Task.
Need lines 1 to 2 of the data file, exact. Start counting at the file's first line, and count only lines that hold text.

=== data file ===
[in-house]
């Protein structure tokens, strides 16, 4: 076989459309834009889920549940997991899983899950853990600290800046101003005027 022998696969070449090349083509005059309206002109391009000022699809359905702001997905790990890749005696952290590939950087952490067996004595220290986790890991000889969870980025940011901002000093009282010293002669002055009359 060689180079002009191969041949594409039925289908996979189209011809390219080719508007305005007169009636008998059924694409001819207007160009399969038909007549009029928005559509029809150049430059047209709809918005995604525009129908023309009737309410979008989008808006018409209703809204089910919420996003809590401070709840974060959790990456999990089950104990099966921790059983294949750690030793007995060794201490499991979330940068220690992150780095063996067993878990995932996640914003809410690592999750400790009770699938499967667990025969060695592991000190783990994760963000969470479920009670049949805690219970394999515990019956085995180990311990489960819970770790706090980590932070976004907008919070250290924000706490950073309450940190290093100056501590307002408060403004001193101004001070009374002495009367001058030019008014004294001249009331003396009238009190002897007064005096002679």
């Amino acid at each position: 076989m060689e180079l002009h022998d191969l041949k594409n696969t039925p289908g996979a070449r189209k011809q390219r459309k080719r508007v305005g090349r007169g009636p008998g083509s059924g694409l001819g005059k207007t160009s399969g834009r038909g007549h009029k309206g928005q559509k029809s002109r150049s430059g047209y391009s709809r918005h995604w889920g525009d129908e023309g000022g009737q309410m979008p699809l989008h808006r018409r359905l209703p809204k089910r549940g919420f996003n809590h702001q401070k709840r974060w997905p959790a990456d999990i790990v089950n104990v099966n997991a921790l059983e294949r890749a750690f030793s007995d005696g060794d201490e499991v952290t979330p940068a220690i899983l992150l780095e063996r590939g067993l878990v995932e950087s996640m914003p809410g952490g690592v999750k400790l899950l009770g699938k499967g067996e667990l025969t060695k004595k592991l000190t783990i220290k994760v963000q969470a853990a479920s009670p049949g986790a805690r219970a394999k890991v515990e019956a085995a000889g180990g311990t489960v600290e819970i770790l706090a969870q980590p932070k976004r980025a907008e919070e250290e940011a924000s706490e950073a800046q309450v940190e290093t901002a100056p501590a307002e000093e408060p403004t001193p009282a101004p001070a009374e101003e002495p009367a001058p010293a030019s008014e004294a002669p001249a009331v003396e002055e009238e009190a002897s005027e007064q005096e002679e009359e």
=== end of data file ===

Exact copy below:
[in-house]
């Protein structure tokens, strides 16, 4: 076989459309834009889920549940997991899983899950853990600290800046101003005027 022998696969070449090349083509005059309206002109391009000022699809359905702001997905790990890749005696952290590939950087952490067996004595220290986790890991000889969870980025940011901002000093009282010293002669002055009359 060689180079002009191969041949594409039925289908996979189209011809390219080719508007305005007169009636008998059924694409001819207007160009399969038909007549009029928005559509029809150049430059047209709809918005995604525009129908023309009737309410979008989008808006018409209703809204089910919420996003809590401070709840974060959790990456999990089950104990099966921790059983294949750690030793007995060794201490499991979330940068220690992150780095063996067993878990995932996640914003809410690592999750400790009770699938499967667990025969060695592991000190783990994760963000969470479920009670049949805690219970394999515990019956085995180990311990489960819970770790706090980590932070976004907008919070250290924000706490950073309450940190290093100056501590307002408060403004001193101004001070009374002495009367001058030019008014004294001249009331003396009238009190002897007064005096002679």